Here in the Hudson River Valley, the heart of East Coast apple country, untimely weather and brutal bouts of hail have destroyed more than half of the region's apple crop. Nationwide, the battered autumn harvest will yield the smallest crop in 16 years, experts say.
When asked about long-term threats to their trade, however, farmers here dismiss the blighting force of frost and hail with casual resignation. The most serious danger to their livelihoods, one more ominous than any storm, will not come from the sky, they say, but from the East.
A massive influx of apples from China into the world market over the past five years, say apple growers, has turned their industry on its head. The Asian superpower now grows more than five times as many apples as the US, and sells them at a much lower price.
The impact has been softened by a tariff imposed by the Clinton administration on Chinese apple concentrate, which is used to make apple juice. But a likely decision by the federal government next month to lift the tariff will inevitably cause farmers' profits to fall.
The plight of the American apple farmer is emblematic of an economic squeeze occurring across American agriculture. In an effort to promote free trade, the US has opened itself up to a huge surge of food imports in the past decade, giving American shoppers a wider selection of products to choose from at lower prices.
One result: Farmers working in trades that are American as, well, apple pie, are struggling to get their products stocked in US grocery stores.
"The US continues to have more and more competitors on the global market that can sell their products for less than what it costs us to produce," says to Steven Blank, author of "The End of American Agriculture in the American Portfolio".
With eight orchards spread across the cool, sloping lower valley of the Hudson, Walden apple farmer Jeffrey Crist finds that his fortunes have historically hinged on the graces of nature.
Now, the fourth-generation farmer charts his future according to international treaties and trade. Mr. Crist sees little reason to be optimistic.
"If you're talking pure economics, there's no reason for agriculture to continue in the US," says Crist.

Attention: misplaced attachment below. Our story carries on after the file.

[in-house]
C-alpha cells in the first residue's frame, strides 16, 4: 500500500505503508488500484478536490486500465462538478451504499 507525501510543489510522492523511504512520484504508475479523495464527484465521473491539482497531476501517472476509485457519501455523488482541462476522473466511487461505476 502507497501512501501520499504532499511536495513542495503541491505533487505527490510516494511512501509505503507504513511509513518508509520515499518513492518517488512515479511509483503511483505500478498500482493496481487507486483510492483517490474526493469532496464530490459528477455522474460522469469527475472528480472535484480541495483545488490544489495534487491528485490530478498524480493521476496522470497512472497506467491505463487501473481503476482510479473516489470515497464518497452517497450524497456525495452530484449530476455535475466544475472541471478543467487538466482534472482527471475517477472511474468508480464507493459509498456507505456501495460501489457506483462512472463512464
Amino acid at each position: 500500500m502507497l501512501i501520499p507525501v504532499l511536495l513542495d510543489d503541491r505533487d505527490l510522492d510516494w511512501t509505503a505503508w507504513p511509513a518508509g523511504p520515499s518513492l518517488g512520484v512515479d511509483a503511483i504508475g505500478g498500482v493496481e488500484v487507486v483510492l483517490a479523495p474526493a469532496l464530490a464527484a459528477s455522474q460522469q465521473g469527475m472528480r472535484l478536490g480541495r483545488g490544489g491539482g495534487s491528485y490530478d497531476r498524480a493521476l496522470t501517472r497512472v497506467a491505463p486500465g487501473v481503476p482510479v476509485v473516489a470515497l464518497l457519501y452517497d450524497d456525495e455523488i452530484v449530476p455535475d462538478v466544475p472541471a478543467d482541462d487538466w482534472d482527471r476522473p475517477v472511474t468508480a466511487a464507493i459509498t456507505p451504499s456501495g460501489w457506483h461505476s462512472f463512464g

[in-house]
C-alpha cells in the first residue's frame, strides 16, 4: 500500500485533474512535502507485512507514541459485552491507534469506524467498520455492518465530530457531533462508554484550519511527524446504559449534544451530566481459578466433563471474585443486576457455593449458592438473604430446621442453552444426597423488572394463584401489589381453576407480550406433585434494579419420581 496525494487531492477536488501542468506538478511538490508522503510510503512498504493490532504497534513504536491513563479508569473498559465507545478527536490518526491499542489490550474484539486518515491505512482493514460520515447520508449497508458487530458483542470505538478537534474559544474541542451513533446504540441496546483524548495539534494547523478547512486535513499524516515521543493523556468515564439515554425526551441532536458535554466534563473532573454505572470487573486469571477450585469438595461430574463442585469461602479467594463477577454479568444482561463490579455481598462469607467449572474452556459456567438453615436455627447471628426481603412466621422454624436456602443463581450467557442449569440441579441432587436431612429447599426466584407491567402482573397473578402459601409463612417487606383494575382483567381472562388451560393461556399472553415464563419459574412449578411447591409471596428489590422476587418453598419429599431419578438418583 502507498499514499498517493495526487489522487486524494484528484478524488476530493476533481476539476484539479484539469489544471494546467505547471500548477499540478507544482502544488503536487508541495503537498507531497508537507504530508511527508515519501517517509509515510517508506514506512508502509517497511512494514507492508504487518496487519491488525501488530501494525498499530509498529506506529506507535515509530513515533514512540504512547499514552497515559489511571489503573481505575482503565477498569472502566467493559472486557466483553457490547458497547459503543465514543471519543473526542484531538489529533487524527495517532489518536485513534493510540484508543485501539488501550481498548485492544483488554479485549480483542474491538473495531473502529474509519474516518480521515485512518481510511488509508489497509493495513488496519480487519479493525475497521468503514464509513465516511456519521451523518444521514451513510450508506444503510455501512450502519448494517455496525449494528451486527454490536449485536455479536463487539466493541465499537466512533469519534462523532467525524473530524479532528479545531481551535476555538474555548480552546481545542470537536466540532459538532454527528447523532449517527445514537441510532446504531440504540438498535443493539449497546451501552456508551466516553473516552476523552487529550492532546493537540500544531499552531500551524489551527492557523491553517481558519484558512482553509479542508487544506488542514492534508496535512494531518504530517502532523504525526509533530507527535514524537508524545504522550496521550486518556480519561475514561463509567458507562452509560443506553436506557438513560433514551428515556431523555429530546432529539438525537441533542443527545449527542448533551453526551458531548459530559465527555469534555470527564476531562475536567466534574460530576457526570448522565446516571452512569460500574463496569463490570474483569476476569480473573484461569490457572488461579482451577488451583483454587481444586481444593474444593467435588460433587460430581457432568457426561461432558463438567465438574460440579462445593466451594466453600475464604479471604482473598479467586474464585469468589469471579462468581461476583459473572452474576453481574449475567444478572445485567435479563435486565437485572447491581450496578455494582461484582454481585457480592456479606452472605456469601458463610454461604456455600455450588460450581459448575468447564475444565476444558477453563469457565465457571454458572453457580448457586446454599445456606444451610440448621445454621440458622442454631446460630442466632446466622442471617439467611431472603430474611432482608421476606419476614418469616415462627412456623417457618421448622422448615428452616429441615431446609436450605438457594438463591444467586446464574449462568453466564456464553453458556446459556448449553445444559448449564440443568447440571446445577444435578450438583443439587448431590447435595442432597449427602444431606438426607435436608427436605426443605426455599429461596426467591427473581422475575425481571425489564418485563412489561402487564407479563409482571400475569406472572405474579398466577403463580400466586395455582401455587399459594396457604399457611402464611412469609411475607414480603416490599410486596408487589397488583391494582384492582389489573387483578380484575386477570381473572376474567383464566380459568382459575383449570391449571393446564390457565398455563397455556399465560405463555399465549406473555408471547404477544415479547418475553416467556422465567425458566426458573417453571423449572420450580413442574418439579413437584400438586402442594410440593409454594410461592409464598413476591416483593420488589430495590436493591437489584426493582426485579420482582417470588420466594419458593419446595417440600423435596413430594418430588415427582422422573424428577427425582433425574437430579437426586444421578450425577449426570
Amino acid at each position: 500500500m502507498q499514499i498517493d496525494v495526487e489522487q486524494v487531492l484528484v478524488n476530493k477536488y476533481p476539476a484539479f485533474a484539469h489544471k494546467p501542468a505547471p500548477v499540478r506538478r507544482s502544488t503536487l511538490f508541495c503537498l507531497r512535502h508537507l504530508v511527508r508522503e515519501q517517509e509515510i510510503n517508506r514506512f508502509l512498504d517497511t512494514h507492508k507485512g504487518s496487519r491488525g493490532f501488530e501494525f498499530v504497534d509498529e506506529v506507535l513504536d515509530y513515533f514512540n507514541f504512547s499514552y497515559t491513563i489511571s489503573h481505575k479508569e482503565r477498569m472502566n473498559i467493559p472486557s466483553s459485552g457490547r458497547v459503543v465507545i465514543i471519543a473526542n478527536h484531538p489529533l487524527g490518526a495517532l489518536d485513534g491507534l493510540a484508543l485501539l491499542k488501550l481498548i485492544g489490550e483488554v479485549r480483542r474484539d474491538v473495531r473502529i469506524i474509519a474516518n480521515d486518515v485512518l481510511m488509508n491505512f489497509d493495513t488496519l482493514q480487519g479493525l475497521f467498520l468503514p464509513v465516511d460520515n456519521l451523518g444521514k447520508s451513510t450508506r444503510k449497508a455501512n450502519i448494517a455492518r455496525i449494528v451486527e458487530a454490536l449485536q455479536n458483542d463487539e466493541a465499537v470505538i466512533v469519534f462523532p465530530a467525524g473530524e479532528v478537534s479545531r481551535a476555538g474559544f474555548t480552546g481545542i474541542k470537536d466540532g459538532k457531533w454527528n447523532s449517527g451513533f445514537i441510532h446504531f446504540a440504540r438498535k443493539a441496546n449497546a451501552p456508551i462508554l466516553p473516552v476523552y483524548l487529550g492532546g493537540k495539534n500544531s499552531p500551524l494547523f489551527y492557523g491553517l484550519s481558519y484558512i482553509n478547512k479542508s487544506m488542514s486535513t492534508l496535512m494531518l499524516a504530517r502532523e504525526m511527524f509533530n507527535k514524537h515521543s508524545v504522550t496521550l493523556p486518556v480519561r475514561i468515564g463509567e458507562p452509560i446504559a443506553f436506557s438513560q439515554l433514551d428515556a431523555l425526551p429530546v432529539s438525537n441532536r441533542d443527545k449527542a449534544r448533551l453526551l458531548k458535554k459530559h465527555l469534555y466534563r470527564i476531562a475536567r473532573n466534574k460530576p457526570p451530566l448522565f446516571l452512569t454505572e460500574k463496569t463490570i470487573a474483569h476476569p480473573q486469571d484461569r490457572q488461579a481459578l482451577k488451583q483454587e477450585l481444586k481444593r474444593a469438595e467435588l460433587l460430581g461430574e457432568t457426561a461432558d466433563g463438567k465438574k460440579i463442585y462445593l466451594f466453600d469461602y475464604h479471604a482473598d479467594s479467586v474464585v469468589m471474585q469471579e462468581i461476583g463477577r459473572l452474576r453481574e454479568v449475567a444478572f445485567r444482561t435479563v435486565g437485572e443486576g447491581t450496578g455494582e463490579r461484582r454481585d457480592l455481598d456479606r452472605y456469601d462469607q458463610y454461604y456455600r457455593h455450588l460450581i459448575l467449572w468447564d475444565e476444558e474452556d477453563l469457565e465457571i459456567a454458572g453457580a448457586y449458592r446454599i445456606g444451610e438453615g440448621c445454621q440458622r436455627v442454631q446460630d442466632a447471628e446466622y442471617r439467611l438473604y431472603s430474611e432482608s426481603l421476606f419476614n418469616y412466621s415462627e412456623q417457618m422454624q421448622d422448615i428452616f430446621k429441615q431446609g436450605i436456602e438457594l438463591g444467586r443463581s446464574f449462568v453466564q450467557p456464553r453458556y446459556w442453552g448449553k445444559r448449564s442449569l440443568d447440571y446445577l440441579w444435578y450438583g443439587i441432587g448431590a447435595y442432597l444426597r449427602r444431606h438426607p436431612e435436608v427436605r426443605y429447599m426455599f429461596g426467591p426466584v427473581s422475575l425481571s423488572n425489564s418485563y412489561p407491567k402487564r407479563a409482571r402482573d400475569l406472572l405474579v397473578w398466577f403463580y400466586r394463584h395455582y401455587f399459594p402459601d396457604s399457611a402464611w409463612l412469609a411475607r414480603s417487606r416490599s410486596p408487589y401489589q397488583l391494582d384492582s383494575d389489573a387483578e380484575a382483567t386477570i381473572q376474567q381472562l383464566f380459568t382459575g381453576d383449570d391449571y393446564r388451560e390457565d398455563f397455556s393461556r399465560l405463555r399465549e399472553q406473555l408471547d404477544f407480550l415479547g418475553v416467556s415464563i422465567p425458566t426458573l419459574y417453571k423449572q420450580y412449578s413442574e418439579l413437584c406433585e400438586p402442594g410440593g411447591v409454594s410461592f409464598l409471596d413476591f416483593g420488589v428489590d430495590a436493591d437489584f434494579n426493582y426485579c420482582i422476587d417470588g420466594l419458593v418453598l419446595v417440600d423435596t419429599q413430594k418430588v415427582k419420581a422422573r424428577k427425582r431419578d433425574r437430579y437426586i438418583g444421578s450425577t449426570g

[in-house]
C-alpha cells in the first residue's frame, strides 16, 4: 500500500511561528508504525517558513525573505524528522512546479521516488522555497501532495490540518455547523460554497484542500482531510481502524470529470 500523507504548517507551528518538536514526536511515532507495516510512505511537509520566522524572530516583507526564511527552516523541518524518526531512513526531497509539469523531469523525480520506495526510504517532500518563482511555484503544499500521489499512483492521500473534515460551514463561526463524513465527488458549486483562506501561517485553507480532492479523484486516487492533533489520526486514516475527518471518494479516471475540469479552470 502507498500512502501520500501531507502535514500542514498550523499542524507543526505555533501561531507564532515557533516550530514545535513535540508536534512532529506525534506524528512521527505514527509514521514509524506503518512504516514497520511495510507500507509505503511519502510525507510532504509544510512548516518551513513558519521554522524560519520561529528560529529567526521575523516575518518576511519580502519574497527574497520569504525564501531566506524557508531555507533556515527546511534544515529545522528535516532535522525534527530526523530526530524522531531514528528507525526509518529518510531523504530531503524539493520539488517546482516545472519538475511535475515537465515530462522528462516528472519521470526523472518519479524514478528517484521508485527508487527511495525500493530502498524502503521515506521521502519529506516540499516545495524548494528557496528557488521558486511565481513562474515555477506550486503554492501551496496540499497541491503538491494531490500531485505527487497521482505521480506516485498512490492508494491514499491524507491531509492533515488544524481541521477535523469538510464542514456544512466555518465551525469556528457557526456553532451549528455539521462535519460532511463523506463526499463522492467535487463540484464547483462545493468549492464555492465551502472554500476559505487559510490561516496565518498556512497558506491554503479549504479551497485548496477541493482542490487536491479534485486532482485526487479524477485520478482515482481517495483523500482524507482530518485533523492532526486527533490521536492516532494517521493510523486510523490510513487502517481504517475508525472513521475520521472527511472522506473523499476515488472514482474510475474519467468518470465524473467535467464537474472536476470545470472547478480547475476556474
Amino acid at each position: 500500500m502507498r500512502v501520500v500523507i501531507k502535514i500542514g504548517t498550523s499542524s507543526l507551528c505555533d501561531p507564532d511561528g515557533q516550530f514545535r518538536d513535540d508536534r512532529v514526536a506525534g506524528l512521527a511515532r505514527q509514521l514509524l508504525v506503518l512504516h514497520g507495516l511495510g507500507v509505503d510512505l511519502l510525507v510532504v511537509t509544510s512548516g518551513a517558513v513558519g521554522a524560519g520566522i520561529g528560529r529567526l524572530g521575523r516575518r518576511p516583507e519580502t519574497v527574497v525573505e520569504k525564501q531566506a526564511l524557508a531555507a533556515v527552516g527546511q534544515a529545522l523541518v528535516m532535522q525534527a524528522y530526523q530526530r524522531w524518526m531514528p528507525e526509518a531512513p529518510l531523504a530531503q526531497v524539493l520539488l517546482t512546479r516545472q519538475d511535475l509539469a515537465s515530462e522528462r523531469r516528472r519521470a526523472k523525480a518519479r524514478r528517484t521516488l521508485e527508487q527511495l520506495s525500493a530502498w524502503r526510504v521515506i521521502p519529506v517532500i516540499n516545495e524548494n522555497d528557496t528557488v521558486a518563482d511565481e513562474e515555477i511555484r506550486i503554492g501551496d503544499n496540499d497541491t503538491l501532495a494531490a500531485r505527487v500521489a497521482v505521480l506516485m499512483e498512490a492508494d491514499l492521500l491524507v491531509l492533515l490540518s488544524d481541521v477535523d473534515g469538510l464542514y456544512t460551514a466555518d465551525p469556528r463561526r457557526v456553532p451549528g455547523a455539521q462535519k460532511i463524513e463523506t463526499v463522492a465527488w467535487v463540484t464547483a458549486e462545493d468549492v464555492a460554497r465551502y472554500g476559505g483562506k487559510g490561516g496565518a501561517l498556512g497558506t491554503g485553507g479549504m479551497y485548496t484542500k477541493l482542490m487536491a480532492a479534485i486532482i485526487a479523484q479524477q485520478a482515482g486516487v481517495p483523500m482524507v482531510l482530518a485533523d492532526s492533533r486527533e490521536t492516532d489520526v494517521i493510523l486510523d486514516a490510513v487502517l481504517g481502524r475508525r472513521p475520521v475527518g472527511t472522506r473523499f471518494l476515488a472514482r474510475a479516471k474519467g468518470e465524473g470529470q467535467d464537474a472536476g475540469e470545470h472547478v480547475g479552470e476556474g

He offers personal experience as evidence. Under regular trade conditions between 1995 and 1998, China lowered its price on a gallon of concentrate by 53 percent to $3.50. US farmers' juice-apple profits fell 64 percent as a result.
Apple farmers received some relief when the Clinton tariff was approved two years ago. But the Commerce Department now says it intends to lift the duty because there is no proof the country sells its product for less than the cost of production.
That may be true, US farmers say. Many, however, are exasperated that a grower as far away a China can legally grow, harvest, process, package, and ship his product across the ocean and sell it for so little.
"China is such a huge country that when industries go into markets in such a massive way, they swamp other producers and cause commodity prices to collapse," says Jim Cranney, vice president of the United States Apple Association.
China is currently developing similar levels of production of garlic, potatoes, walnuts, and several fruits and vegetables. But China is not US farmers' only competitor.
A boom in grape, pear, and raspberry imports from Chile, as well as orange juice concentrate from Brazil, has recast the pricing structure of American produce.
When it comes to agricultural trade, less-developed countries have this advantage: They can produce their product at much lower costs.
China spends 70 percent less than American farmers to produce walnuts that are virtually identical, according to Mr. Blank, primarily because of low labor and land costs. Able to enter markets at such low prices, they find America's open-door approach to trade difficult to pass up.
Foreign nations levy an average tariff of 62 percent on US exports; agricultural imports into the US face an average tariff of only 12 percent, according to the Agriculture Department.
"What we have in the US is not a lot higher than some state sales taxes," says John Skorberg, senior economist with the American Farm Bureau.
By cutting its own tariffs, the US hopes to jumpstart freer trade across the globe and open foreign markets for its products. Trade officials are negotiating to lower average global tariffs to 15 percent by 2006. But many farmers wonder if that is soon enough for their family businesses to remain solvent.
So far, US consumers have shown little sensitivity toward supporting American farmers. "When we do surveys of customers, where the product comes from usually ranks seventh or eighth in importance to them,"says John Motley, vice president of government relations for the Food Marketing Institute.
Farmers hope a new federal law that calls for grocers to voluntarily label the country of origin of all fruits and vegetables, among other products, will encourage consumers to buy American.
In response to predictions of the demise of American farming, many experts point to US dominance of vital grain industries like corn, soybeans, and wheat, products which nations like China import largely from the US. Others emphasize the fact that the nation has subsidized industries some see as vital to the national character, like dairy farming, and will continue to do so.
Apple farmers are currently debating whether they want to start accepting government subsidies, which corn and wheat farmers have relied on for decades. Many are loath to do so. Jeff Crist believes the debate would be unnecessary on a level playing field.
"Do we have free trade or don't we? The answer to that question in my mind is, no we don't."